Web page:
(23.1) What is the main difference between physical force and soul force ?

(23.2) Why can’t Indians carry arms? Explain.

Ans. (i)   Physical force inflicts pain on the enemy or adversary, it seeks to destroy the enemy. Soul force is based on love and non-violence. It does not seek to destroy. Truth is the substance on which it is based, not hate.

(ii)  Indians believe in non-violence and they cannot match Britain or Europe in force of arms. They do not worship the war-god or carry arms.

Q.8. Mention any three efforts made by Gandhiji to get Harijans their rights.       [2009]

Ans. Gandhiji believed that Swaraj would not come for a hundred years if untouchability was not eliminated. He called the untouchables Harijans, as the children of God, (i) He organised satyagraha to secure their entry into temples, access to public wells, tanks, roads, and schools. (ii) He himself cleaned the toilets to dignify the work of the sweepers. (iii) He persuaded upper castes to change their heart and give up the ‘sin of untouchability.’

Q.9. “They behaved as brave men, calm and unruffled in the face of danger. I do not know how they felt but I know what my feelings were. For a moment my blood was up, non-violence was almost forgotten – but for a moment only. The thought of the great leader, who by God’s goodness has been sent to lead us to victory, came to me, and I saw the kisans seated and standing near me, less excited, more peaceful than I was – and the moment of weakness passed. I spoke to them in all humility on non-violence – I needed the lesson more than they – and they heeded me and peacefully dispersed.”                                                                    [2008]

(1.1)  What is the source of the above passage?

(1.2)  What were Nehru’s feelings and how did he change them?

Ans. (1.1)  Sarvapalli Gopal’s Jawaharlal Nehru : A Biography, Vol. I.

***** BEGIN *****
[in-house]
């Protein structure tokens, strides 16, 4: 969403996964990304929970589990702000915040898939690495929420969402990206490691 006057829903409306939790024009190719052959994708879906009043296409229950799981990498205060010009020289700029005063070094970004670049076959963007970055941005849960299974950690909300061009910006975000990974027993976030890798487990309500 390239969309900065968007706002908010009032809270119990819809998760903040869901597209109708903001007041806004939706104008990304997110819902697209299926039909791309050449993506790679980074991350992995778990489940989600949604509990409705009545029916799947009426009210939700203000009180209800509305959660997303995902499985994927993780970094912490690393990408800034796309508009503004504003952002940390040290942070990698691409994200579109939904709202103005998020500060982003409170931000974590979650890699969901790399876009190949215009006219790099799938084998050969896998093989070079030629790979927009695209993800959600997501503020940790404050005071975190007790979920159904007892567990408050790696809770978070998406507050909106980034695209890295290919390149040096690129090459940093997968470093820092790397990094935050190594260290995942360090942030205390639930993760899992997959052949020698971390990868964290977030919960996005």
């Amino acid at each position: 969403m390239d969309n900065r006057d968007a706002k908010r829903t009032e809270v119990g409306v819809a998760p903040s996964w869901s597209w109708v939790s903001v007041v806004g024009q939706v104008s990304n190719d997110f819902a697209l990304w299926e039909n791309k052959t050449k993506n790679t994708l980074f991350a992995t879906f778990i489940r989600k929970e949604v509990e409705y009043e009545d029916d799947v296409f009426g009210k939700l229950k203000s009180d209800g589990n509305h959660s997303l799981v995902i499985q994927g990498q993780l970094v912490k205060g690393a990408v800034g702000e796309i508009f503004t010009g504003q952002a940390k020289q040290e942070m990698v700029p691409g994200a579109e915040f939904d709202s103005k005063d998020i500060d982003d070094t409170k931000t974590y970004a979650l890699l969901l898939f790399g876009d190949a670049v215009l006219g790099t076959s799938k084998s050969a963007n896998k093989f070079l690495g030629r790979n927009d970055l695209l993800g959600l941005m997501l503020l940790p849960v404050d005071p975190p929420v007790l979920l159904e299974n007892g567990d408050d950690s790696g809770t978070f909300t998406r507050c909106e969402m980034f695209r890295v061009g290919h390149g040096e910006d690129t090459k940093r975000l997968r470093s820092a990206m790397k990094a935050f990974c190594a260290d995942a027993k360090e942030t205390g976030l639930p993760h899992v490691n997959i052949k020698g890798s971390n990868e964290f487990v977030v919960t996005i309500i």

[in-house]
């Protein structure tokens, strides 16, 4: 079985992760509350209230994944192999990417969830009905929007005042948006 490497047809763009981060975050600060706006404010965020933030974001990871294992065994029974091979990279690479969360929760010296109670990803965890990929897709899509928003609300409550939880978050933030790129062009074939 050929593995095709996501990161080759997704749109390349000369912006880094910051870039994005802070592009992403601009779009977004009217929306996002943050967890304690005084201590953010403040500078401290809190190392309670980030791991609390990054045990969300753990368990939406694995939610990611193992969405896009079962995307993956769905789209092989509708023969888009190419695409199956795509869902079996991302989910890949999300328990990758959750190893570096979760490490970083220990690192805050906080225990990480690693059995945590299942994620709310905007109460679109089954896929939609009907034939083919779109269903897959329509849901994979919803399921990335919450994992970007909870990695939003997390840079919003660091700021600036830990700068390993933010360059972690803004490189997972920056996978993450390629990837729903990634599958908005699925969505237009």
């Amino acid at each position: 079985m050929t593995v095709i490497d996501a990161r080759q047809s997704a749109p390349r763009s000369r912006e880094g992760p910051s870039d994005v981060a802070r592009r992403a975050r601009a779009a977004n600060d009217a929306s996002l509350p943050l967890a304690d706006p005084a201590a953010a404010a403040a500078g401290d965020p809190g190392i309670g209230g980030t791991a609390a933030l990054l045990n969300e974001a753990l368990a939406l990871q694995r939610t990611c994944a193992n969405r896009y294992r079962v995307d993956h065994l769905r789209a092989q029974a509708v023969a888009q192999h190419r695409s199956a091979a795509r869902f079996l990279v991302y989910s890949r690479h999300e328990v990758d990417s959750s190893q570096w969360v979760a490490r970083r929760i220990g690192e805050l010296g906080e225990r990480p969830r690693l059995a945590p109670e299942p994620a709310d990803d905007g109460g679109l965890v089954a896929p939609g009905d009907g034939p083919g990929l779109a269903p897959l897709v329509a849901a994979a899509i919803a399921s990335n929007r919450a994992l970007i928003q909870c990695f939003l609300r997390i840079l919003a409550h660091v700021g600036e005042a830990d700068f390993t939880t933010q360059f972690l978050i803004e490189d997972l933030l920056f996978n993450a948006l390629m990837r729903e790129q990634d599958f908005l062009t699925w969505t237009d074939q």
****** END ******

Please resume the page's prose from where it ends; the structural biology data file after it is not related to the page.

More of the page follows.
(1.2)  Nehru was extremely angry at the brutal behaviour of the police. He had forgotten non- violence totally at that moment and he was very agitated and disturbed.

The thought of Mahatma Gandhi, who was an apostle of non-violence and the leader whom he respected, steadied Nehru. He became calm. Another thing that changed him was the behaviour of the kisans, standing near him peacefully in spite of all the provocation. This changed his feelings to humility and all feelings of violence disappeared.

Q.10. Explain the new economic and political situations created during the First World War in India.                                                                                                                         [2008]

Ans. India was forced to become a partner in the War, which was between England and Germany.

There was forced recruitment in rural areas which caused a widespread anger among the people. They turned against the government. They joined the national movement.

In the economic field, the war led to huge expenditure on defence, so the British increased the taxes, customs duties and introduced the income-tax. Prices of all articles increased which caused great hardships to the common people. The prices doubled between 1913-1918. In

1918-19, 1920-21 crops failed in many parts of India, leading to an extreme shortage of food. Famine was accompanied with influenza epidemic. It is estimated (according to the Census of

1921) that nearly 12 to 13 million people perished due to famine and disease.

Q.11. Mention three main proposals with reference to Non-Cooperation Movement, as suggested by Mahatma Gandhi.                                                                                      [2008]


What led to the spread of Non-Cooperation movement to the countryside? Explain any three factors.

Ans. Gandhiji proposed that :

(i)   The  movement  should  unfold  in  stages.  It  should  begin  with  the  surrender  of  titles awarded by the government.

(ii)   Then a boycott of civil services, army, police, courts and legislative councils, schools and foreign goods.

(iii) Then, in case the government used repression, a full disobedience campaign would be launched.

Q.12. Why  did  Gandhiji  decide  to  launch  a  nationwide  satyagraha  against  the  proposed Rowlatt Act 1919? Explain any three reasons.                                                    [2010]

Ans.  (i)   This Act had been passed through the Imperial Legislative Council despite the opposition of Indian members.

(ii)  It gave the government enormous powers to repress political activities, and allowed imprisonment of leaders without trial for two years.

(iii) Mahatma Gandhi was emboldened with the success in Champaran Satyagraha, Kheda Satyagraha and Ahmedabad Mills Satyagraha. He wanted non-violent civil disobedience against such unjust laws.